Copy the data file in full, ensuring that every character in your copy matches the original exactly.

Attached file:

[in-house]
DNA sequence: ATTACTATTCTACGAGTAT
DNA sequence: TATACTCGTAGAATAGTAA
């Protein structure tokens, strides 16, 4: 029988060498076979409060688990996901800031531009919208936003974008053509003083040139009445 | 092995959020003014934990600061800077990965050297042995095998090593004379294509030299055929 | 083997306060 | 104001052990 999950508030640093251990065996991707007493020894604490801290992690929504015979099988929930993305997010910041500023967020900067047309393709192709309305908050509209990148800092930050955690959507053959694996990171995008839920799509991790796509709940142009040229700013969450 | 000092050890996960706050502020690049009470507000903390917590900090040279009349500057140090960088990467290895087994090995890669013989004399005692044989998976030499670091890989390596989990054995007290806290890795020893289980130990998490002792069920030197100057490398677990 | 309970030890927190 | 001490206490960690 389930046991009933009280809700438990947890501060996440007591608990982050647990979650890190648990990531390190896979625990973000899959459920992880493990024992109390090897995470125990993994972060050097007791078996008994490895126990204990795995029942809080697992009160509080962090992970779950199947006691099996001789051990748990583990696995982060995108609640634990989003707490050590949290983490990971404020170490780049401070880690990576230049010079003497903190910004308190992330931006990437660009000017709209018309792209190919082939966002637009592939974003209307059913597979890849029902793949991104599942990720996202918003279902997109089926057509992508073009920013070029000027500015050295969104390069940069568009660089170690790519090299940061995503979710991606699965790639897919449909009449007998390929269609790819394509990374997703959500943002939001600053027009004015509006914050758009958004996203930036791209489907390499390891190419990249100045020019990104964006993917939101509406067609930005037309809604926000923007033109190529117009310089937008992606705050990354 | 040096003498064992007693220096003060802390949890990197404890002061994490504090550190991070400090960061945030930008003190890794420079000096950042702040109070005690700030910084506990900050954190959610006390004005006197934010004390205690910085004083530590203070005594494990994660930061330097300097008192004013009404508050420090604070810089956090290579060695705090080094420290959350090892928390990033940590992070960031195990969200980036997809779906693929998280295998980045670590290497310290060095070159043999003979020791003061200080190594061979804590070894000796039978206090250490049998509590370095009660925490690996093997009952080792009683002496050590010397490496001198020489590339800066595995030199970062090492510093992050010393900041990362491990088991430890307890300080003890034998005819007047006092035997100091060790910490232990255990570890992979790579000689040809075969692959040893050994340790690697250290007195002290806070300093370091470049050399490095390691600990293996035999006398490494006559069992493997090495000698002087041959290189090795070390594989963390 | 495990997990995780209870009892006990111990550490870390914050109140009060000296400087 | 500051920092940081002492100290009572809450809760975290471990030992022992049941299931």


[in-house]
DNA sequence: ATTACTATTCTACGAGTAT
DNA sequence: TATACTCGTAGAATAGTAA
């Protein structure tokens, strides 16, 4: 029988060498076979409060688990996901800031531009919208936003974008053509003083040139009445 | 092995959020003014934990600061800077990965050297042995095998090593004379294509030299055929 | 083997306060 | 104001052990 999950508030640093251990065996991707007493020894604490801290992690929504015979099988929930993305997010910041500023967020900067047309393709192709309305908050509209990148800092930050955690959507053959694996990171995008839920799509991790796509709940142009040229700013969450 | 000092050890996960706050502020690049009470507000903390917590900090040279009349500057140090960088990467290895087994090995890669013989004399005692044989998976030499670091890989390596989990054995007290806290890795020893289980130990998490002792069920030197100057490398677990 | 309970030890927190 | 001490206490960690 389930046991009933009280809700438990947890501060996440007591608990982050647990979650890190648990990531390190896979625990973000899959459920992880493990024992109390090897995470125990993994972060050097007791078996008994490895126990204990795995029942809080697992009160509080962090992970779950199947006691099996001789051990748990583990696995982060995108609640634990989003707490050590949290983490990971404020170490780049401070880690990576230049010079003497903190910004308190992330931006990437660009000017709209018309792209190919082939966002637009592939974003209307059913597979890849029902793949991104599942990720996202918003279902997109089926057509992508073009920013070029000027500015050295969104390069940069568009660089170690790519090299940061995503979710991606699965790639897919449909009449007998390929269609790819394509990374997703959500943002939001600053027009004015509006914050758009958004996203930036791209489907390499390891190419990249100045020019990104964006993917939101509406067609930005037309809604926000923007033109190529117009310089937008992606705050990354 | 040096003498064992007693220096003060802390949890990197404890002061994490504090550190991070400090960061945030930008003190890794420079000096950042702040109070005690700030910084506990900050954190959610006390004005006197934010004390205690910085004083530590203070005594494990994660930061330097300097008192004013009404508050420090604070810089956090290579060695705090080094420290959350090892928390990033940590992070960031195990969200980036997809779906693929998280295998980045670590290497310290060095070159043999003979020791003061200080190594061979804590070894000796039978206090250490049998509590370095009660925490690996093997009952080792009683002496050590010397490496001198020489590339800066595995030199970062090492510093992050010393900041990362491990088991430890307890300080003890034998005819007047006092035997100091060790910490232990255990570890992979790579000689040809075969692959040893050994340790690697250290007195002290806070300093370091470049050399490095390691600990293996035999006398490494006559069992493997090495000698002087041959290189090795070390594989963390 | 495990997990995780209870009892006990111990550490870390914050109140009060000296400087 | 500051920092940081002492100290009572809450809760975290471990030992022992049941299931």